Passing On The Batons
Having had a very successful first attempt at making wild garlic butter last year, it was time to go for it again on Saturday.
I'd been keeping an eye on the crop for a few weeks, waiting a little so that I wouldn't make 2022's batch too soon and have it run out before autumn. After I'd got home from Sainbsury's (where the latest addition to the MIA list was their own-brand Wensleydale cheese; plenty of Italian though, along with the usual near-infinite variations on the theme of 'cheddar') and packed away what I had been able to get, I stuffed some butty bags into my inside jacket pocket and set off to The Secret Location.
Reaching my target, I set to it at once. Two amendments from last year, though: firstly, I took four bags instead of three, because I figured out that now that I knew what I was doing - and that what I was doing worked - I might as well go large (as I'm afraid they say nowadays); secondly, I made sure that I got nearly every leaf with its stem as well, as it had been a bit frustrating last time that I had ended up with so few stems to add to my cooking.
Working down one side of the footpath, I took one bag's worth from one area and then moved further along to fill the second bag. This avoids leaving large denuded patches like a form of allium alopecia (Oh-oh! Is Will Smith in the house? If so, I didn't say that); all you should ever do is to thin the growth out a little bit. I then switched across to the slightly more sparsely populated opposite side of the path - again trying to avoid the very edge of the right of way in order to minimise the possible effects of dogs having been walked thereabouts - and filled the remaining two bags. Mission accomplished after about half an hour, I stuffed the very full bags into one of my outside pockets - having realised halfway to my destination that I had left the carrier bag in which I had intended to put the bags lying on the arm of the sofa - and headed home.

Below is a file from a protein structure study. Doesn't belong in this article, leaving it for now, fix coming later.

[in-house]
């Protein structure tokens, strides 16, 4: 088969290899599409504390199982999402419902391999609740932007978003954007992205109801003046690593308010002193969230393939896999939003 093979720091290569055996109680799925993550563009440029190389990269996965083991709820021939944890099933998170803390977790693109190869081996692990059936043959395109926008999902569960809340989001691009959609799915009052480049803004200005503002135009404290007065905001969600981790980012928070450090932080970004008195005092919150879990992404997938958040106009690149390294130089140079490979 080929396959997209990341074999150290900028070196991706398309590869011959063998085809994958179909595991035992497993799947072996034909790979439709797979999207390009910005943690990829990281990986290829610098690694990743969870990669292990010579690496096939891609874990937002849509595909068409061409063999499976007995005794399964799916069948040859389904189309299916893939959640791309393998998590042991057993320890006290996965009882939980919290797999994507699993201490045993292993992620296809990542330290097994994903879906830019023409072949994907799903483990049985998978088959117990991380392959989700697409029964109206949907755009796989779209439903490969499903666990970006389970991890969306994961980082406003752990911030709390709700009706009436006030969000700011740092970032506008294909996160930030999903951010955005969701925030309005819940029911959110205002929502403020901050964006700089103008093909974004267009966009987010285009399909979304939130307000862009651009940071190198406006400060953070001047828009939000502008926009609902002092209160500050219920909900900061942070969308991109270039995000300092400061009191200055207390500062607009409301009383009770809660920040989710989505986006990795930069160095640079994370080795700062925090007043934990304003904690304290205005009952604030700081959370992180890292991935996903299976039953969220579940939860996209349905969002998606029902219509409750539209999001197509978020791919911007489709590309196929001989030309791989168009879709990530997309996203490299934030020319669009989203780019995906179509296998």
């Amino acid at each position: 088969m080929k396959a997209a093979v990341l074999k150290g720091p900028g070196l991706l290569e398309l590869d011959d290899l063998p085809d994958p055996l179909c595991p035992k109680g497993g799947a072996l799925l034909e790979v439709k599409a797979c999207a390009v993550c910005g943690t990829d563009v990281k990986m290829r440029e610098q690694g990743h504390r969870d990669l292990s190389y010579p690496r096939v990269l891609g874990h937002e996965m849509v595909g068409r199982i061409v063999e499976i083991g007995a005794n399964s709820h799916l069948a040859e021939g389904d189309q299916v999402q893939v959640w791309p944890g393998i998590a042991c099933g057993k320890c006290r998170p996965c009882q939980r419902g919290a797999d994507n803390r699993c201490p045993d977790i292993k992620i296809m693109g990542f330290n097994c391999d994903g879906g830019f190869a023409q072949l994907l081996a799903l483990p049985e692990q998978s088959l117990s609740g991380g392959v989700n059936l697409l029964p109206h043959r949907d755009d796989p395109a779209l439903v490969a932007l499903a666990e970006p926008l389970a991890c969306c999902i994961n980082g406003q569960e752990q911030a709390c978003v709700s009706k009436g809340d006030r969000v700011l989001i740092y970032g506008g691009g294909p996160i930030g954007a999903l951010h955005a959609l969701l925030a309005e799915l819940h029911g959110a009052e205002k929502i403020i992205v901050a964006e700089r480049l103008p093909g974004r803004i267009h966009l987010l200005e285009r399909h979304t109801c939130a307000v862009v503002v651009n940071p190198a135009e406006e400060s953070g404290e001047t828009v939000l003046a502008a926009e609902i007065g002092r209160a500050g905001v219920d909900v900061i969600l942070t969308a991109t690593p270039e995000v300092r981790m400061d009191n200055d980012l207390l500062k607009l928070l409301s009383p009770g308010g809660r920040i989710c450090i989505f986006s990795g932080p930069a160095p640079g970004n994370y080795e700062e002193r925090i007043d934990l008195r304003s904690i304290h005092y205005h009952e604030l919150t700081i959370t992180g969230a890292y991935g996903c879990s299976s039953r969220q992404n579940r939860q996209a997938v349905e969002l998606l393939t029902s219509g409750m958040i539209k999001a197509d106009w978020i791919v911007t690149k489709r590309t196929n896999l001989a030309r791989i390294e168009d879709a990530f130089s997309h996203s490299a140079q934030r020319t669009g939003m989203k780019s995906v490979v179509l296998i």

Setting to it to wash my stash, I found that I had to rinse them in batches, so much had I taken...
(Don't worry; there was still plenty left for anyone who wanted it, like the fellow I got talking to on the way back who said that his wife was quite partial to garlic and would check it out)
...before laying them on sheets of kitchen paper to dry for a couple of hours.
Returning to the task after lunch, I then cut all the stems off and put them in a sealed bowl in the fridge to be used in various dishes in the coming week or so (or just for nibbling inbetween times if I fancy it).
It was then time for the heavy work. I unshipped the old Sunbeam blender from the cupboard I had stored it away in last May, and I fed batches of the leaves into it and scraped the finely-chopped result into a large mixing bowl.
(The kitchen - and I - was starting to ming at this point, of course. It - and I - has smelled of far worse, I can assure you).
It was then time to get out the Philips food processor from the same kitchen cupboard. This is of scarcely any less venerable a vintage than the blender - possibly thirty-five to forty years old, both of them - and they both had home-fitted plugs on them as a consequence. Into this, I put one 250g pack of Castle Dairies of Caerphilly's unsalted butter - left out to soften up after I'd bought it that morning - and a quarter of the chopped leaves. After giving them a good powerful whizz around, I then spooned the result onto the two layers of cling film laid down on the worktop - leaving about an inch at either end - before rolling them up into batons and twisting up and tagging off the ends. Then it was a case of repeating the exercise with the remaining three packs of butter and the rest of the leaves.
I ended up with eight batons - I had made only six last time with the same amount of butter, but this time the roll of cling film was somewhat narrower; and if you think Sellotape is frustrating when you lose the end of it, cling film is a whole new dimension of hurt - which looked like this before I put them away in the freezer:
It's not a good photo I know, even taking into account the reduction in file size necessary not to use up too much server space, in addition to which the slight trembling in my right hand which has been annoying me intermittently for about thirty-five years was being a proper sod when I was trying to take the picture.
I must admit that the batons themselves look slightly unwholesome anyway, especially if your imagination runs in certain directions; they resemble colostomy bags for Ents, for example. But they're actually full of goodness (even more so given that more leaves went into the making of them this year) and - having already used some of the stems in my rice on Saturday (I could still taste them above the savour of the tinned beef curry which I have been forced to use in the absence of my dear King Prawn Makhani) and in my sautÚd mushroom recipe this afternoon (they added a nice little extra touch, I felt) - I look forward to a summer and early autumn of flavourful eating.